Ma and Pa Medical Section. Overview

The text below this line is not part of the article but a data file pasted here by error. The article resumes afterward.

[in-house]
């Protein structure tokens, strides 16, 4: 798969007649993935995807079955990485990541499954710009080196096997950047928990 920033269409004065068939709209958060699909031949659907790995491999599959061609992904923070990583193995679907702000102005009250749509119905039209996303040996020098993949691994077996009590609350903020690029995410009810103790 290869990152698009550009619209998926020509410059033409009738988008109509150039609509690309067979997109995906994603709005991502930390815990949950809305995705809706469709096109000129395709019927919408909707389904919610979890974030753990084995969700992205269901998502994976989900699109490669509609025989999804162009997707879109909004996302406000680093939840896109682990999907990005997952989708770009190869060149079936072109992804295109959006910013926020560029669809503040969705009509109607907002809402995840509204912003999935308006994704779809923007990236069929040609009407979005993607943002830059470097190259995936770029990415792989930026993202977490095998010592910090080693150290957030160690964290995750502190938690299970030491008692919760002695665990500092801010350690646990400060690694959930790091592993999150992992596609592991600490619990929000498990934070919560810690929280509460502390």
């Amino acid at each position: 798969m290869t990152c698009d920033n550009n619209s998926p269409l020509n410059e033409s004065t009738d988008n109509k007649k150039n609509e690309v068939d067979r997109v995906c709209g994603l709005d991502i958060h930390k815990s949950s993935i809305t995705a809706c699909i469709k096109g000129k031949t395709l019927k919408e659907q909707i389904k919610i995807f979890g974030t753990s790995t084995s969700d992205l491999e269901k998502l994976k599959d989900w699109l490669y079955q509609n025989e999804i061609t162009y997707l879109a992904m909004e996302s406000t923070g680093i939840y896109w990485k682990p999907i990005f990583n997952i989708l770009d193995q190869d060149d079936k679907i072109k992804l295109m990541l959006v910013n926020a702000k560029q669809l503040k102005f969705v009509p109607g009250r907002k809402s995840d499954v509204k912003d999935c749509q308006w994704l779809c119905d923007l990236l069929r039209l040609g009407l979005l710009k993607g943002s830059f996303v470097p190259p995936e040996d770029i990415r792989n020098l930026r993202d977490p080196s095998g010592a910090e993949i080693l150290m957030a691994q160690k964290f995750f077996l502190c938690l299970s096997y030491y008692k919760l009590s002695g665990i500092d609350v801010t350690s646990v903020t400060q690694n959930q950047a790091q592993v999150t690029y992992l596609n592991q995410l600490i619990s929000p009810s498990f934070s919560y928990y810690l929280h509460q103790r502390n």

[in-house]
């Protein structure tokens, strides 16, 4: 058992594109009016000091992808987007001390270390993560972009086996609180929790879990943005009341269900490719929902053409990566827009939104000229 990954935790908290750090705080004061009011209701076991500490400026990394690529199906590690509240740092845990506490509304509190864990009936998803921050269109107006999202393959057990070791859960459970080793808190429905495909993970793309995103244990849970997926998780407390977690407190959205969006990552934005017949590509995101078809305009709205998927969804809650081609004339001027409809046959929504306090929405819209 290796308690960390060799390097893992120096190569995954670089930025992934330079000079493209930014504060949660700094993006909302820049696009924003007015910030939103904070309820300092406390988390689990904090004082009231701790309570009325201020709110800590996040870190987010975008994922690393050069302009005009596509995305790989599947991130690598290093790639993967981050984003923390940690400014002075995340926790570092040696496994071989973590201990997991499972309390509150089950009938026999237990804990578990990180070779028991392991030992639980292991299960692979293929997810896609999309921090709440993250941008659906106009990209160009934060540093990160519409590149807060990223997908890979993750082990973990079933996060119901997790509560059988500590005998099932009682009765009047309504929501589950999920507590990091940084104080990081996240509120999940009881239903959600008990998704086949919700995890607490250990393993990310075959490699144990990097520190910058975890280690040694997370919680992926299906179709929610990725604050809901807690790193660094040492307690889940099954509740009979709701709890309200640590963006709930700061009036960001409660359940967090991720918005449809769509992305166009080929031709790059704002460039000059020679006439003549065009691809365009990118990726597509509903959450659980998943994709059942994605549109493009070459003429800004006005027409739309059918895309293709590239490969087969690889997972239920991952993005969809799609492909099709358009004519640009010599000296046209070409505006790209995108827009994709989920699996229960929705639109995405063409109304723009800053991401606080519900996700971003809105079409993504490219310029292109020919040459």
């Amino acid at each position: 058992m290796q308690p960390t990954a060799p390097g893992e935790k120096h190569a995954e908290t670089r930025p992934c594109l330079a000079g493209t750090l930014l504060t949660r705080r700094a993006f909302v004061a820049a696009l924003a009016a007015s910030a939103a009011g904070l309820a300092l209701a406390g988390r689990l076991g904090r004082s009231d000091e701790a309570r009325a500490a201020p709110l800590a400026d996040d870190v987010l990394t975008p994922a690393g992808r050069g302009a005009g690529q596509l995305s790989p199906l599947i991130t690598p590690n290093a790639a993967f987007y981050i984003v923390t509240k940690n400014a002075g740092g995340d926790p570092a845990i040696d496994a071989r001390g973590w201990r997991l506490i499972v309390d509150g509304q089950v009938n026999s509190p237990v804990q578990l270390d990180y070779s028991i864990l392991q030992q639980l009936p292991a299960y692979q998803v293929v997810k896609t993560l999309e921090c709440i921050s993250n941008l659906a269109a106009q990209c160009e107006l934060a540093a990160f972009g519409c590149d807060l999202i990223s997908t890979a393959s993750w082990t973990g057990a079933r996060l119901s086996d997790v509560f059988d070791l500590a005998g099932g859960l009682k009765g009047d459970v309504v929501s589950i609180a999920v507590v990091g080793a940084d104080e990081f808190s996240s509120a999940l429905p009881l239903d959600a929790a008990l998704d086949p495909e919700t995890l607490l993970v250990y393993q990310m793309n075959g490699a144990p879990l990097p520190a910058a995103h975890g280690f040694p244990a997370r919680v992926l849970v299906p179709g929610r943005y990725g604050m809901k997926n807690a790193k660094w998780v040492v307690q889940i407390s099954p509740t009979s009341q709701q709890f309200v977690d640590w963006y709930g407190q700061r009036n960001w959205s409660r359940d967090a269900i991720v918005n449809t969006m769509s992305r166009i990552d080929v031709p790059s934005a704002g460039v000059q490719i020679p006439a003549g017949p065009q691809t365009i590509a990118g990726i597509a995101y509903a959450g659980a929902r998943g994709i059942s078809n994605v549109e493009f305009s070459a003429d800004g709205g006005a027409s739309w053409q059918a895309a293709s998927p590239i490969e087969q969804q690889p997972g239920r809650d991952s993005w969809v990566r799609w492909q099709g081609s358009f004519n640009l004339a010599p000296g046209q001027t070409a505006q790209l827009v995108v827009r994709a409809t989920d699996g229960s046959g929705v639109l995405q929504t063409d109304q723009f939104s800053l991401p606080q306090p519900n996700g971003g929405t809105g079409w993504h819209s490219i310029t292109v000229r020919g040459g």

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1 Ma and Pa Medical Section Overview Medical Issues Health and safety are essential to a successful trek experience. Please pay special attention to the following information and instructions: Medical Specialists Each trek group is required to have emergency healthcare professionals with them throughout the Trek; specifically: a minimum of two medical personnel (doctor, registered nurse or EMT) for the first hundred participants and one for each additional 100 people. The medical staff will be prepared with all the necessary medical equipment, medicine, shelter, transportation, release forms and communication needed to handle any medical emergencies. Medical Information During the registration process, each participant will be required to complete a personal medical information form which includes any special medical conditions or medication needs. That information is held by the medical specialists for reference. Medical information about each youth assigned to your trek family, will be given to you before the trek so you can be advised ahead of time of any unique medical situations. First Aid Kits You should provide a basic first aid kit as part of your family equipment. Carrying container / bag (to hold your first aid kit) Bandage scissors A few alcohol swabs (or alcohol wipes) A few pieces of moleskin A few bandaids A few sterile gauze (2x2 inch) A few sterile non-stick pads ( telfa pad or generic) Tape Tweezers (with a fine tip) Small container of Vaseline Neosporin Ointment (generic is triple antibiotic ointment) Consecrated oil used by the Priesthood Ibuprofen Medicines The medical staff will have the following medicines if needed (we are providing these): Benadryl (generic is diphenhydramine) Imodium (generic is loperamide) Tylenol (generic is acetaminophen) Acid Controller (Tums or antacid) Anxiety medicines Severe allergy medicines Hay fever medicines Antibiotics Other medicines as needed